[caption id="attachment_182" align="alignright" width="200" caption="The Old Tarr Building in the Distillery District"]
The New Buster's
Buster’s, now officially Buster’s Billiards & Backroom, is finding new life in the Lexington Distillery District – an area of former bourbon distilleries and warehouses that is being revitalized and transformed into an entertainment destination. The Old Tarr Distillery Warehouse, Buster’s new home, was built in 1860, and was part of the Ashland/Old Tarr Distillery (the first registered distillery in Lexington). The Lexington Distillery and the James E. Pepper Distillery (originally Henry Clay Distillery) were also part of this thriving commercial area. At their zenith in the late 1800’s and the early 1900’s, these distilleries produced more than 36,000 barrels of bourbon per year, and the bonded warehouses within this 60-acre distillery area, including the Old Tarr Distillery Warehouse, housed over 180,000 barrels of bourbon.
At 11,000 square feet the building has given Buster’s new owners, Jessica and Clark Case, the opportunity to combine their favorite billiards hall with something Lexington has needed for a long time – a mid-sized music venue. The space is divided between a billiards lounge, which seeks to carry-on the Buster’s vibe, and the Backroom, a state-of-the-art concert hall. The ability to host regional and national musical acts, and to provide a venue for art and performances of all types, adds dimension and excitement to Lexington’s thriving arts scene, and gives Lexingtonians the opportunity to keep their entertainment dollars local. Buster’s Billiards & Backroom is proud to be a part of the Lexington Distillery District, which celebrates Kentucky’s heritage and culture, and hopes to contribute to the fabric of that culture for years to come.
The Old Buster's
[caption id="attachment_84" align="alignright" width="185" caption="Buster's Old Building"]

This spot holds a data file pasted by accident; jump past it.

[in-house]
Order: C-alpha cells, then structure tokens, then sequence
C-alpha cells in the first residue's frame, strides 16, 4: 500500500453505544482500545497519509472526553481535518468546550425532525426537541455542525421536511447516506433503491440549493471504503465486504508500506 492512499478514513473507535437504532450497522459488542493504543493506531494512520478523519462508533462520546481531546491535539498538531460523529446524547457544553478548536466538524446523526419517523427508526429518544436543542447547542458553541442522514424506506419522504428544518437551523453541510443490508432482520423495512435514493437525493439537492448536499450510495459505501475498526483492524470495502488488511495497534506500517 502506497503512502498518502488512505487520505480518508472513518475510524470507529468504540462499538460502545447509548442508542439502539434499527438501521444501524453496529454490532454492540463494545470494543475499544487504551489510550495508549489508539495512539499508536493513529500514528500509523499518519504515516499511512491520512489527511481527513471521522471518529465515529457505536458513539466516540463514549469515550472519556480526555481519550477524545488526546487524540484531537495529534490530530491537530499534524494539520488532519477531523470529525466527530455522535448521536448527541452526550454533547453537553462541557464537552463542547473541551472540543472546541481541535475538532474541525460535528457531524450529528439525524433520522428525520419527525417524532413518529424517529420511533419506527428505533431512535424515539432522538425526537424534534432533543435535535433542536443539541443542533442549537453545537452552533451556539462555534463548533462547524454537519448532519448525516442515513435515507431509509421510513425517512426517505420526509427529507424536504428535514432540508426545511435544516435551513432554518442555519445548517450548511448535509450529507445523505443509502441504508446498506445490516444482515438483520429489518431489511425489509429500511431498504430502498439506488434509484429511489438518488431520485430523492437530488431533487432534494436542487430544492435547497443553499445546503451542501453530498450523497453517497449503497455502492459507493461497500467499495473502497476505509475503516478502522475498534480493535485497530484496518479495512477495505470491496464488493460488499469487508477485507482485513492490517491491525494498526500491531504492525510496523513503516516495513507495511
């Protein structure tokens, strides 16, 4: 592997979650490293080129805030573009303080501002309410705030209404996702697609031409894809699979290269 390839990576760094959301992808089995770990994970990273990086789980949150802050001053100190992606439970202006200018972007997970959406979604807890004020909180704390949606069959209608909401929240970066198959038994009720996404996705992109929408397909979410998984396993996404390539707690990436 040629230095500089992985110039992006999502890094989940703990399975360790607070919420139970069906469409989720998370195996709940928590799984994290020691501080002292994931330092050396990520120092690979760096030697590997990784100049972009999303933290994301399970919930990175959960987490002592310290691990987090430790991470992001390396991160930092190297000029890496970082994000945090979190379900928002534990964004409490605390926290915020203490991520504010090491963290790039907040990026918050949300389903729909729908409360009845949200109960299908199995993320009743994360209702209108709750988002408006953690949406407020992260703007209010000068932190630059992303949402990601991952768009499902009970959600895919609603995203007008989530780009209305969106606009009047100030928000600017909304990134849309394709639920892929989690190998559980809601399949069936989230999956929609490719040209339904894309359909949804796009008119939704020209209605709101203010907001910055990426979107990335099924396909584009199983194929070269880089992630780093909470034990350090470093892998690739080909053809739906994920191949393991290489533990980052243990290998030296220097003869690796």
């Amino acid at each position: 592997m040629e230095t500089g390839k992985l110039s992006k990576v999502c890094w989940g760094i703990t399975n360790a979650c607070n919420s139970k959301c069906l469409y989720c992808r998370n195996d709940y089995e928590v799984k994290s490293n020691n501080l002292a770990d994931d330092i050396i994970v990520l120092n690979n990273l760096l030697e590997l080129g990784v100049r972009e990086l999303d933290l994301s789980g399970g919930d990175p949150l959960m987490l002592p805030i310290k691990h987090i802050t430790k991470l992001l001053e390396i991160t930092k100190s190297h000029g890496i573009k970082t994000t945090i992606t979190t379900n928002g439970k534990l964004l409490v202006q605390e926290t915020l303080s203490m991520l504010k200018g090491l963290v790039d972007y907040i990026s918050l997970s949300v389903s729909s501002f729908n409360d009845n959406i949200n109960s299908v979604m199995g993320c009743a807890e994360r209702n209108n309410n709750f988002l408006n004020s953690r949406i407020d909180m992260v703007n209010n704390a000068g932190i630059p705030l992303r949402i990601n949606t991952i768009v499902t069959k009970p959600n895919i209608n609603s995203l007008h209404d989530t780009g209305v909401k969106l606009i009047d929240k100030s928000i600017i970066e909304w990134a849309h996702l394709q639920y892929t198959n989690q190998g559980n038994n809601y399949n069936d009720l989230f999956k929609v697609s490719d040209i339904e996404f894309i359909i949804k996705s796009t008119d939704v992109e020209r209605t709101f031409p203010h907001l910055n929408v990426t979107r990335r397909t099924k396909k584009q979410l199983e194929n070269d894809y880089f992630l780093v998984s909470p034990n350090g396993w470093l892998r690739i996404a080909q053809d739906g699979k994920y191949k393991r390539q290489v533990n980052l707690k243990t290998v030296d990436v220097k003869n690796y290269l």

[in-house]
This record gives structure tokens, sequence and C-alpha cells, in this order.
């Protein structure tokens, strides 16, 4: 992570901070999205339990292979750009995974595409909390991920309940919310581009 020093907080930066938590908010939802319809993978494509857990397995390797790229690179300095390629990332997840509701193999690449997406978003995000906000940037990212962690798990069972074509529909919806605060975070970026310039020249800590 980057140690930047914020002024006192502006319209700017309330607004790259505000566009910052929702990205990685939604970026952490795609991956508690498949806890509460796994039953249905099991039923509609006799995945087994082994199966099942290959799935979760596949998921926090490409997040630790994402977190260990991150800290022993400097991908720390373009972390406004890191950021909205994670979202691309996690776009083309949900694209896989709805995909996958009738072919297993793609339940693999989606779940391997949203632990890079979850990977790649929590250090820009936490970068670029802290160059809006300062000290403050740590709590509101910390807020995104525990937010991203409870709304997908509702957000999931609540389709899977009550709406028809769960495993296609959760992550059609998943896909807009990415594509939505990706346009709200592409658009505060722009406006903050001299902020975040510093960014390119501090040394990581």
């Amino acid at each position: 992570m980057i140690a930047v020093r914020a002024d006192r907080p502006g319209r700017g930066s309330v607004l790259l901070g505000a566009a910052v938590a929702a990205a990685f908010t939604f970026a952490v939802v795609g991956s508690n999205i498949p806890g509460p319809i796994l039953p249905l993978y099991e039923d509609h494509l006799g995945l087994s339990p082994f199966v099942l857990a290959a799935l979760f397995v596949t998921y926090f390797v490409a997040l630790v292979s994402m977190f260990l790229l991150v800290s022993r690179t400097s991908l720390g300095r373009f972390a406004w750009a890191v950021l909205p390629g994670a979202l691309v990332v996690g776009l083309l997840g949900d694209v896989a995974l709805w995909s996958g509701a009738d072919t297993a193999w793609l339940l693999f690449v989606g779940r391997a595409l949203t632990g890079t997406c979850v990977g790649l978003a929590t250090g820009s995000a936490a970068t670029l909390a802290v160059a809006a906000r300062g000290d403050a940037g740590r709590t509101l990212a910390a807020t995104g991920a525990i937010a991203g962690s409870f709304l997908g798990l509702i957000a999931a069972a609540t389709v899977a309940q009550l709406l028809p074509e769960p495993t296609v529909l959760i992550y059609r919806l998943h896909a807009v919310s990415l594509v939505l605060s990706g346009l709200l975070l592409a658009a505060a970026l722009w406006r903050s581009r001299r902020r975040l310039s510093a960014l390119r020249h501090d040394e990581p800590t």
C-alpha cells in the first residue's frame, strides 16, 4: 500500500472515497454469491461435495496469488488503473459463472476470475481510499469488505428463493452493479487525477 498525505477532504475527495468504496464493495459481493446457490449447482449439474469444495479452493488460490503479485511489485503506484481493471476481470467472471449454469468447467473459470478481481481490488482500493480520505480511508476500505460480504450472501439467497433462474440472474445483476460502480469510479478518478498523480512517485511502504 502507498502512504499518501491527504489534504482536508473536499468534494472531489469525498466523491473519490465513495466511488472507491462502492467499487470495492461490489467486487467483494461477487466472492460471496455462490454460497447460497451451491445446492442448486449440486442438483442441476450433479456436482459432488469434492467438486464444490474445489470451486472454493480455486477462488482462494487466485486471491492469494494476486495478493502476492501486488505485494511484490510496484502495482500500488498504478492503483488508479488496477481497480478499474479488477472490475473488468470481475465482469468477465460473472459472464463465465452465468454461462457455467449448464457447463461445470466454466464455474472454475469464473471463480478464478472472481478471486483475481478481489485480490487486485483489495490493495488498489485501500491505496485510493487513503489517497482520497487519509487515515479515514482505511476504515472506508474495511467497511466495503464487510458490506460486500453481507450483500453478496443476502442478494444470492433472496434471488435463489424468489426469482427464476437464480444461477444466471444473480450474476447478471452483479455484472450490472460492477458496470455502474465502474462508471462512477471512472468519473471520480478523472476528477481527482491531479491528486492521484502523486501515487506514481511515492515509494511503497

Buster’s began on Lexington’s Main Street in the early 1990’s as a pool hall with a mission – to have a jukebox full of music that fans of punk and alternative music styles could not find anywhere else. Over the years, the dark, atmospheric space became a Lexington nightlife institution. Playing pool, darts, Burger Time, or air-hockey, leaving messages or recording victories on the black walls with chalk, checking out local bands who stopped in for short, packed performances, challenging friends to a game of chess or Connect Four, drinking PBR Tallboys, or just sitting at the tables watching the night go by were all favorite pastimes. The essence of Buster’s was that it was a place you could go to just be yourself – a place without hype or pretension.
In the summer of 2008, the entire block on which Buster’s was located was slated for demolition by a group of developers planning to replace the buildings (several of which were deemed to have significant historical value), with a high-rise. Despite local outcry and attempts to save the buildings through negotiations, the demolition permit was approved, and the entire block was demolished. Today, over a year later, the block still sits empty.
[caption id="attachment_225" align="alignleft" width="230" caption="The Old Busters"]
The Buster’s building was a prime example of the history that was lost when the block at the heart of Lexington’s downtown was demolished. The two-story, Art Deco style building was constructed during the 1920s or 1930s. It was clad with a blonde brick exterior, and featured raised friezes along the front façade and side windows. The façade was later covered with streamlined, fluted ceramic tiles. The building at one time served as a drug store and as the Lexington Chamber of Commerce. Alongside the other historic buildings at the corner of Main and Mill Streets, Buster’s helped maintain a sense of place and time, and its presence is sorely missed.
Buster’s Billiards & Backroom
899 Manchester St
Lexington-Fayette, KY 40508
Friends of Buster's
Buster’s is a Member of :
Local First Lexington:
The Lexington Distillery District:
Barrel House Distillery:
Actors Guild of Lexington:
Lexington Art League:
Lexington Living Arts and Science Center
Stella’s Kentucky Deli:
Third Street Stuff:
The Lexington Herald-Leader:
The Lexington Project:
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